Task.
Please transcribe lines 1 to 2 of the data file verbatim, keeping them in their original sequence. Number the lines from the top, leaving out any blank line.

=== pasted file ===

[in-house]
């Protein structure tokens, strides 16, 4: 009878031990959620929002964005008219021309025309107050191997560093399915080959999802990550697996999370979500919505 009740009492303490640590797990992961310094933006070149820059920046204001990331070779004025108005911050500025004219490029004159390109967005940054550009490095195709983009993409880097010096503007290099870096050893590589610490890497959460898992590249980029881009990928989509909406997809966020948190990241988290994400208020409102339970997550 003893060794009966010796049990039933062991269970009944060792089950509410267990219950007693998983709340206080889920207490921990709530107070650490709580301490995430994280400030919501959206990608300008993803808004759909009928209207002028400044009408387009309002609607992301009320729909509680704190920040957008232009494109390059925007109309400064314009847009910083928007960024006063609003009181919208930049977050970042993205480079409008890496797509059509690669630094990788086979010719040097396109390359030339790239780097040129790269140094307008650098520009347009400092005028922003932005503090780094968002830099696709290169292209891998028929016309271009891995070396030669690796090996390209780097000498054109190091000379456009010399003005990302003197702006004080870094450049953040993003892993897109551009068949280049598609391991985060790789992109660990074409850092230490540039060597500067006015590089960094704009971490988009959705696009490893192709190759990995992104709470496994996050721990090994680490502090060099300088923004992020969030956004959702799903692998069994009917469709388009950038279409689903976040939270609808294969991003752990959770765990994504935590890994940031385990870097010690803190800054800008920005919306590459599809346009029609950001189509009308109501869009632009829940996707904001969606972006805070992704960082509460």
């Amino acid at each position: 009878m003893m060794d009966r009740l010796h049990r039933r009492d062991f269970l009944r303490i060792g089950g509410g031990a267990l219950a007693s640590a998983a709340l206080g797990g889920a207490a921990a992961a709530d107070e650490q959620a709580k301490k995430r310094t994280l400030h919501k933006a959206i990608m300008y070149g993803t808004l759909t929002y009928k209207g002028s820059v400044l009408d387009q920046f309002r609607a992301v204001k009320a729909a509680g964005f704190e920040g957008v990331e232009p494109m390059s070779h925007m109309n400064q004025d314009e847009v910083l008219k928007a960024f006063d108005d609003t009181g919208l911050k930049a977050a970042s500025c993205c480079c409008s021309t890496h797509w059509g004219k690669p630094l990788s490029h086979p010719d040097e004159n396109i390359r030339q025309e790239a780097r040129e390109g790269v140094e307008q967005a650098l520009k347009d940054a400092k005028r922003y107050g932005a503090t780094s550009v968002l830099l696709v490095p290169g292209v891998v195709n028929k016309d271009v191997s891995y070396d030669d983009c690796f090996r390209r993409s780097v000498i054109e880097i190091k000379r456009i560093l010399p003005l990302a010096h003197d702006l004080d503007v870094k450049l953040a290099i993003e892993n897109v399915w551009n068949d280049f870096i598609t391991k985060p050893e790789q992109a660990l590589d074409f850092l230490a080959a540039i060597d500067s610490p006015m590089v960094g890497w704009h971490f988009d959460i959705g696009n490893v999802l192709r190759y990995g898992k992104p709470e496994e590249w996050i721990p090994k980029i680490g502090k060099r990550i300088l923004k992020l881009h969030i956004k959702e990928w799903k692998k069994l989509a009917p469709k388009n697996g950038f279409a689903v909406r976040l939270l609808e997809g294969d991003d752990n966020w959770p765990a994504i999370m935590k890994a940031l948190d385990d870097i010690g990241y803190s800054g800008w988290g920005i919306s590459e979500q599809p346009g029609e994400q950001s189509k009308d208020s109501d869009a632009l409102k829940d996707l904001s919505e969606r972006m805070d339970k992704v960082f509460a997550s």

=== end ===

[in-house]
């Protein structure tokens, strides 16, 4: 009878031990959620929002964005008219021309025309107050191997560093399915080959999802990550697996999370979500919505 009740009492303490640590797990992961310094933006070149820059920046204001990331070779004025108005911050500025004219490029004159390109967005940054550009490095195709983009993409880097010096503007290099870096050893590589610490890497959460898992590249980029881009990928989509909406997809966020948190990241988290994400208020409102339970997550 003893060794009966010796049990039933062991269970009944060792089950509410267990219950007693998983709340206080889920207490921990709530107070650490709580301490995430994280400030919501959206990608300008993803808004759909009928209207002028400044009408387009309002609607992301009320729909509680704190920040957008232009494109390059925007109309400064314009847009910083928007960024006063609003009181919208930049977050970042993205480079409008890496797509059509690669630094990788086979010719040097396109390359030339790239780097040129790269140094307008650098520009347009400092005028922003932005503090780094968002830099696709290169292209891998028929016309271009891995070396030669690796090996390209780097000498054109190091000379456009010399003005990302003197702006004080870094450049953040993003892993897109551009068949280049598609391991985060790789992109660990074409850092230490540039060597500067006015590089960094704009971490988009959705696009490893192709190759990995992104709470496994996050721990090994680490502090060099300088923004992020969030956004959702799903692998069994009917469709388009950038279409689903976040939270609808294969991003752990959770765990994504935590890994940031385990870097010690803190800054800008920005919306590459599809346009029609950001189509009308109501869009632009829940996707904001969606972006805070992704960082509460």